In an interview last year, President Obama argued that kids in the United States are “losing a lot of what they learn during the school year during the summer.” In his best-seller, Outliers, Malcolm Gladwell praises a charter school with an extended schedule, writing that the “only problem with school, for kids who aren’t achieving, is that there isn’t enough of it.”
Those are two pretty big-name advocates for a longer school year. Also, this past weekend, a Times op-ed, with the exciting headline “This Is Your Brain on Summer,” informs us that “decades of research confirm that summer learning loss is real.”
Usually when people argue for a longer school year, they mention how other countries are outpacing us because their children spend more time in the classroom. Obama refers to the longer school years of “most other advanced countries.” In Outliers, Gladwell is more specific: “The school year in the United States is, on average, 180 days long. The South Korean school year is 220 days long. The Japanese school year is 243 days long.”
The numbers Gladwell uses are from a chart in a 20-year-old magazine article—a chart that, incidentally, includes the Soviet Union—but it’s certainly true that kids in South Korea and Japan go to school longer than kids in the United States.
Somehow, though, Finland never comes up in these discussions.
Finland is consistently at or near the top of PISA test scores, a test that is given every three years in countries around the world and measures achievement in reading, math, and science. The school year in Finland is 190 days, far short of South Korea and Japan, but slightly longer than in the United States.
But that number is misleading. Finnish students actually spend much less time at school each day and compulsory education doesn’t begin until age 7 (though most take advantage of voluntary, government-provided preschool). By age 14, students in the United States have spent almost twice as much time (2,500 hours more) in the classroom as students in Finland. And yet Finland is beating the United States, consistently, by large margins across the board.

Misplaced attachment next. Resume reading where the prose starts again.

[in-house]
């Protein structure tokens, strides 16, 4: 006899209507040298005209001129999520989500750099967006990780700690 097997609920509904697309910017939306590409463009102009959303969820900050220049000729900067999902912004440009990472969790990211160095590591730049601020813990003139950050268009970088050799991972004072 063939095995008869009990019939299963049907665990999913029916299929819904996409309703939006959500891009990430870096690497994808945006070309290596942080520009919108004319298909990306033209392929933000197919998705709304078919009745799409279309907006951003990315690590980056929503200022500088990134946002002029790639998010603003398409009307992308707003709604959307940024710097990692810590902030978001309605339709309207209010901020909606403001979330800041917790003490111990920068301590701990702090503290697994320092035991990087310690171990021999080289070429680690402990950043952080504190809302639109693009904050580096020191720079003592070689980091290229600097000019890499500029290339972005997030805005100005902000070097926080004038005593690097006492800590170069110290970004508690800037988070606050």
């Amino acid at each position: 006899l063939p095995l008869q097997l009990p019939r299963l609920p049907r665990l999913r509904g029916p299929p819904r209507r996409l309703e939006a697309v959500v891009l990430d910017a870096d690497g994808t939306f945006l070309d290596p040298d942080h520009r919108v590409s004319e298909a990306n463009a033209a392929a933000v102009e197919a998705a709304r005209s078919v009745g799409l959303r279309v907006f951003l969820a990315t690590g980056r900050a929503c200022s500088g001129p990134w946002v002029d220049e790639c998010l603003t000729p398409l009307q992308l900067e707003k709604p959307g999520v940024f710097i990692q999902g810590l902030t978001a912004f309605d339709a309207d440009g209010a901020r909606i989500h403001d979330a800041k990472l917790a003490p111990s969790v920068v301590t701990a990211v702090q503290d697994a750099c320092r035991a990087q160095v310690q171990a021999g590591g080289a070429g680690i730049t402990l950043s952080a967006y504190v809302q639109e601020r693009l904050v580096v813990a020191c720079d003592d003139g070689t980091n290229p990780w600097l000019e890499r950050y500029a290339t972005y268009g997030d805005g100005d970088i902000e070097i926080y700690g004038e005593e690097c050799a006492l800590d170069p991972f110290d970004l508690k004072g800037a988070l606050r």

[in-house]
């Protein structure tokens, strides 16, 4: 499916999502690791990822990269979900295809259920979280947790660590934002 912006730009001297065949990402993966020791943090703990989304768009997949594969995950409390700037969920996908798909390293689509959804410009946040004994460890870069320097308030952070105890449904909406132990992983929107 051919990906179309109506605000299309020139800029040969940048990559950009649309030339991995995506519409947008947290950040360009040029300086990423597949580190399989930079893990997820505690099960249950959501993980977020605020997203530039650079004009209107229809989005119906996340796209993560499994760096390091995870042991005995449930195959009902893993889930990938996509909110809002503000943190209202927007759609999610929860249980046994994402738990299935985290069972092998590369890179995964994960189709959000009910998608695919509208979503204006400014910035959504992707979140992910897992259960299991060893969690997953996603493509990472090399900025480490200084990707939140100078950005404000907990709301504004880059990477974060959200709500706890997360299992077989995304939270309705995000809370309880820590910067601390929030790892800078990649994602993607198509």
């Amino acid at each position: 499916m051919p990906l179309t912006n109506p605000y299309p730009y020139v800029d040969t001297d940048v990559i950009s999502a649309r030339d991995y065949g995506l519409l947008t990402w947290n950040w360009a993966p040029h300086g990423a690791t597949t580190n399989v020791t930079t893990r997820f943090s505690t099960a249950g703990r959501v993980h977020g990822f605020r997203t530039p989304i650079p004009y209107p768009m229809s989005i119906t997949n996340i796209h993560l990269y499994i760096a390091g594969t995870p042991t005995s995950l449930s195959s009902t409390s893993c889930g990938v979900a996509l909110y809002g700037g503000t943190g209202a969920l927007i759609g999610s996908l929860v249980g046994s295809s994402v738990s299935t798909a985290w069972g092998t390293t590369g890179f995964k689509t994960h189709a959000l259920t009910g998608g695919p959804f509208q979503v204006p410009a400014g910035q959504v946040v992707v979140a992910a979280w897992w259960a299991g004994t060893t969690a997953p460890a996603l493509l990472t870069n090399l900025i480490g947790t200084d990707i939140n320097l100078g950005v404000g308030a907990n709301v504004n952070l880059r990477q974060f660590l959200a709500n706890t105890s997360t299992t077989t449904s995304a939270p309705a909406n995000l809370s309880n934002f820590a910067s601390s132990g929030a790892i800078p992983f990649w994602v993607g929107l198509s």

Now, you can object that Finland and the United States are very different countries, and you would be right. Finland has five million people, while the United States has 300 million. And it’s true that the Finns have a considerably lower poverty rate (5 percent, versus 12 percent, according to one measure). That said, according to PISA results, even low-income students in Finland perform well on the test.
Upping the number of days students spend in school doesn’t necessarily mean that students will do better. For instance, students in Russia go to school longer (more than 200 days a year) and yet they lag well behind the United States, and of course even further behind Finland, according to PISA results.
Yes, pointing out that Finland does well is cherry-picking. But so is bringing up Japan and South Korea.
International comparisons aside, a study that gets cited again and again by those who want to reduce summer vacation looked at the standardized test scores of low-income and high-income kids in Baltimore and found that low-income kids had worse scores at the beginning of fall than at the end of spring. From this, the authors conclude that the dog days of summer made them dumber. They are, as the president says, forgetting what they learned.
But higher income kids didn’t forget. In fact, their scores ticked up over the summer.
Why is that? Maybe those kids have more books at home, which we know from previous research can help. Maybe it’s because their parents take them to museums more often or feed them more nutritious food or take them to Italy rather than Six Flags. No one seems to know for sure, but perhaps that’s worth figuring out before we tack on another month or two of academics.
And if we’re looking for international models, how about starting with Finland, which crushes not only the United States in every category, but also Japan.